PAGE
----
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Strategy Safari

A Guided Tour Through the Wilds of Strategic Management

By Henry Mintzberg, Bruce Ahlstrand and Joseph Lampel
19-minute read
Audio available
Strategy Safari: A Guided Tour Through the Wilds of Strategic Management by Henry Mintzberg, Bruce Ahlstrand and Joseph Lampel

Strategy Safari is a comprehensive guidebook to strategy formation, complete with a thorough run-down of all its major schools of thought. By explaining the primary strengths and limitations of each school, Strategy Safari gives you the tools to form the strategy that is right for your business.

  • Anyone interested in strategic management and strategy formation
  • CEOs, MBA students, managers and entrepreneurs
  • Anyone working as a consultant or teacher in management

Henry Mintzberg is an author and scholar of business and management. In addition, he is a professor at McGill University in Montreal and has written several books on management and strategy.

Bruce Ahlstrand and Joseph Lampel are academics in the field of strategy formation.

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Strategy Safari

A Guided Tour Through the Wilds of Strategic Management

By Henry Mintzberg, Bruce Ahlstrand and Joseph Lampel
  • Read in 19 minutes
  • Audio & text available
  • Contains 12 key ideas
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Strategy Safari: A Guided Tour Through the Wilds of Strategic Management by Henry Mintzberg, Bruce Ahlstrand and Joseph Lampel
Synopsis

Strategy Safari is a comprehensive guidebook to strategy formation, complete with a thorough run-down of all its major schools of thought. By explaining the primary strengths and limitations of each school, Strategy Safari gives you the tools to form the strategy that is right for your business.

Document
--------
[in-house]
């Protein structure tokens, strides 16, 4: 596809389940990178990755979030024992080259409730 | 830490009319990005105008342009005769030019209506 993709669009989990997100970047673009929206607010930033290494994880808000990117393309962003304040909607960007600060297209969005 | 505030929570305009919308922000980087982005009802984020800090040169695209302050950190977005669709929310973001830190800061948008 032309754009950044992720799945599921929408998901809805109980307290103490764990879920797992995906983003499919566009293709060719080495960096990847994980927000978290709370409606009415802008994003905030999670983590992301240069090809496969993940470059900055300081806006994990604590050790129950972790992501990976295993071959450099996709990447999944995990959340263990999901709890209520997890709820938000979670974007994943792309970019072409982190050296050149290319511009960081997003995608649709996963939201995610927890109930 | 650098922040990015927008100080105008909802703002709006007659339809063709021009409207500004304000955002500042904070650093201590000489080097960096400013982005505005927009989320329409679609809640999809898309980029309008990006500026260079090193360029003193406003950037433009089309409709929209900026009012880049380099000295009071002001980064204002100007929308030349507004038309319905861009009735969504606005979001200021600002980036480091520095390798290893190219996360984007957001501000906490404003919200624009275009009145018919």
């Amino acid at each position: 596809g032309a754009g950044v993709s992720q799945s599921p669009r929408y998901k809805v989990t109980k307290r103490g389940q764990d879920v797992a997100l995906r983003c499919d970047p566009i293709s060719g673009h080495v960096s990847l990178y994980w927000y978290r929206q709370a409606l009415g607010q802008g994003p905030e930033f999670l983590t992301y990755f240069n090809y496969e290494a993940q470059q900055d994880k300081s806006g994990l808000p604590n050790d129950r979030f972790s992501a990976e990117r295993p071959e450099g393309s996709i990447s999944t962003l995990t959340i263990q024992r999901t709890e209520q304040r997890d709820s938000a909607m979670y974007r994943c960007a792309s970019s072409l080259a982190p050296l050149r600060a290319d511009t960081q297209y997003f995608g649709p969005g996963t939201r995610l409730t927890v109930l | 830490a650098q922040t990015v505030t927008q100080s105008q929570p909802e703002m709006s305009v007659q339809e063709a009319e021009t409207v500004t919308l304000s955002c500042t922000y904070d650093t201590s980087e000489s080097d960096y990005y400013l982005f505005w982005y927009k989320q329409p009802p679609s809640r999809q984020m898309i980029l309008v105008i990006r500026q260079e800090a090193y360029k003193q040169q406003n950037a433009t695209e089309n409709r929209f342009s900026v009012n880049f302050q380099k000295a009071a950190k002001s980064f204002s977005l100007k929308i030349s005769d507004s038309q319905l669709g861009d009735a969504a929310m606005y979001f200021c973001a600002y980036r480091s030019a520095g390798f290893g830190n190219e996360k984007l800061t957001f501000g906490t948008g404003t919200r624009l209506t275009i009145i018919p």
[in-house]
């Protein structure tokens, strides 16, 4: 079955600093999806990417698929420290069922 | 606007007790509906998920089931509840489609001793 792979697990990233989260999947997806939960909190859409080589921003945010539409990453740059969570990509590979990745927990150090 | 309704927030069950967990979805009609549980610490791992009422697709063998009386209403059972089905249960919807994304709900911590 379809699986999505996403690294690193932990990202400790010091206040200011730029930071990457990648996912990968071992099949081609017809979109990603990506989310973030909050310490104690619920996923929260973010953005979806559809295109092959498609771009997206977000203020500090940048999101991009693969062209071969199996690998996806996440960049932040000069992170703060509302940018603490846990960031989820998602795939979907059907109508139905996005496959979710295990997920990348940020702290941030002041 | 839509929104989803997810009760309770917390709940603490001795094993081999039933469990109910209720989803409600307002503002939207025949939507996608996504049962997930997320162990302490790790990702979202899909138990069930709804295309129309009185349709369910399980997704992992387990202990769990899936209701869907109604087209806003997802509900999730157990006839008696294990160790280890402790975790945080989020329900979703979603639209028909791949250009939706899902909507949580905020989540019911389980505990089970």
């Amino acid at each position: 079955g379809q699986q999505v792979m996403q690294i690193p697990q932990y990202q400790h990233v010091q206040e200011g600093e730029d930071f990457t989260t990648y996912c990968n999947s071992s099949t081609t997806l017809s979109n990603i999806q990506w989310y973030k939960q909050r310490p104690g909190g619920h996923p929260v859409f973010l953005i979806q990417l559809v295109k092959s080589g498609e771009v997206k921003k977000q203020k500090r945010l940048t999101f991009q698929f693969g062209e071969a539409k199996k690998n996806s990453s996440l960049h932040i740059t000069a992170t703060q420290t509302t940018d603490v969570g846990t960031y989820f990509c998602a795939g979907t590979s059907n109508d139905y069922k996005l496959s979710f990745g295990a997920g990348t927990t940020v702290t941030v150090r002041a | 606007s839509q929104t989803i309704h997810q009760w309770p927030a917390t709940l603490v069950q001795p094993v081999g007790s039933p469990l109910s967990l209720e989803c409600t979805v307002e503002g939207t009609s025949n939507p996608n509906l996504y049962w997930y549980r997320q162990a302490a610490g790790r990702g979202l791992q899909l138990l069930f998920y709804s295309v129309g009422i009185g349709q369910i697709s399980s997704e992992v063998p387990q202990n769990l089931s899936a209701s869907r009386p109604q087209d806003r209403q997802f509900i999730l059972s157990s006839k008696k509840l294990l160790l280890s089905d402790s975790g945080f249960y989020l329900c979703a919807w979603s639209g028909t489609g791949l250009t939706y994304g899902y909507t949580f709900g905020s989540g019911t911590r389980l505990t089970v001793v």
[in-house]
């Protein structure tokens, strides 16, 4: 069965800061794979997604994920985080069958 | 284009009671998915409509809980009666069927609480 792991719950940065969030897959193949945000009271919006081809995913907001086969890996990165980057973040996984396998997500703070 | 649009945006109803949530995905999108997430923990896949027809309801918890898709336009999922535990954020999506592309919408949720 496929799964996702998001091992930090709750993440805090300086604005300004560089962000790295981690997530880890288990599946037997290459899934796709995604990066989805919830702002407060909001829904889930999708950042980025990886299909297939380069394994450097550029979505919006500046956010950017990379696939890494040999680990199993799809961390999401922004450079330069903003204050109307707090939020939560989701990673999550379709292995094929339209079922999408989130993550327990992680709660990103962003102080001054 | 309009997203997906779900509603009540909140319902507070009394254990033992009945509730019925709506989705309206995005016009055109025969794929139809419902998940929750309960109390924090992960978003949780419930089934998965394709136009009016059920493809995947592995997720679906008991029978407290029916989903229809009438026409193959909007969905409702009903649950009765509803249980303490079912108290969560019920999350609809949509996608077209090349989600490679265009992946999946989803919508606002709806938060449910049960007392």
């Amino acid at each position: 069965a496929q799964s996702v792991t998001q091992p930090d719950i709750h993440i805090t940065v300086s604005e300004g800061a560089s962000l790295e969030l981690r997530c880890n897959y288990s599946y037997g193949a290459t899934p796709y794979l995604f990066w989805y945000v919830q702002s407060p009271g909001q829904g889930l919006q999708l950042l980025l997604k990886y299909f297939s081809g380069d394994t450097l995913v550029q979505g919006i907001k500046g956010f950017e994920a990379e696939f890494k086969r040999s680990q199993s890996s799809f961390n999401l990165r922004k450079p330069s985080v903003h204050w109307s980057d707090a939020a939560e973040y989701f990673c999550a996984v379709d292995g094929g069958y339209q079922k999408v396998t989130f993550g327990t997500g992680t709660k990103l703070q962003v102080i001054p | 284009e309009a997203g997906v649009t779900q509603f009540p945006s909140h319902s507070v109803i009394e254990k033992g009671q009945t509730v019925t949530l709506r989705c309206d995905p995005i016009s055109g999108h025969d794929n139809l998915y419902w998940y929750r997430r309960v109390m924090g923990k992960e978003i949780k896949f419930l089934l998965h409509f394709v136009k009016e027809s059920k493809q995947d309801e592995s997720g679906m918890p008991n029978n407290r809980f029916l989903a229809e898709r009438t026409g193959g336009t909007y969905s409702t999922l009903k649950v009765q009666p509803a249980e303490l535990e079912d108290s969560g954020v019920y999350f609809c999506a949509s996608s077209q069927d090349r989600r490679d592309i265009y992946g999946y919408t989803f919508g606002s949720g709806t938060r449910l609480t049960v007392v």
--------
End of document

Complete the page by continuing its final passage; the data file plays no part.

Key idea 1 of 12

The first and oldest management school is the design school.

Some schools of strategic management are well known even beyond management circles. And although many entrepreneurs aren’t familiar with the term “design school,” its concepts have nonetheless been widely incorporated into many fields.

Design school distinguishes itself from other management strategies because it understands strategy as the process of coming up with ideas. It accomplishes this by employing the famous SWOT model: Strengths, Weaknesses, Opportunities and Threats.

When you use the SWOT model, you consider your organization’s strengths and weaknesses to be contextualized by the opportunities and threats within the business environment.

SWOT also takes into consideration things like social responsibility and the values of management, meaning that strategies are tailored to each individual case.

By laying out the essential elements of strategy, the SWOT model offers you a bird’s eye view of your market and your organization. You can easily see where your strengths match up with an opportunity, and make strategies without even leaving the meeting room.

What’s more, by evaluating your strengths, you can develop strategies based on what you already have, without necessarily having to acquire new assets.

Despite all its benefits, the design school also has some major drawbacks. The school can sometimes be too dogmatic; people who have devised SWOT-based strategies often think they’re grand and universal, which can lead them to overlook problems with feasibility when it comes to actually implementing their theoretical strategy.

Moreover, designing a strategy too far in advance or with too much distance from the actual implementation can lead to huge failures. We have only to look at US military strategies during the Vietnam War – formulated on the other side of the world with no appreciation for the conditions on the ground – to see that this is true.

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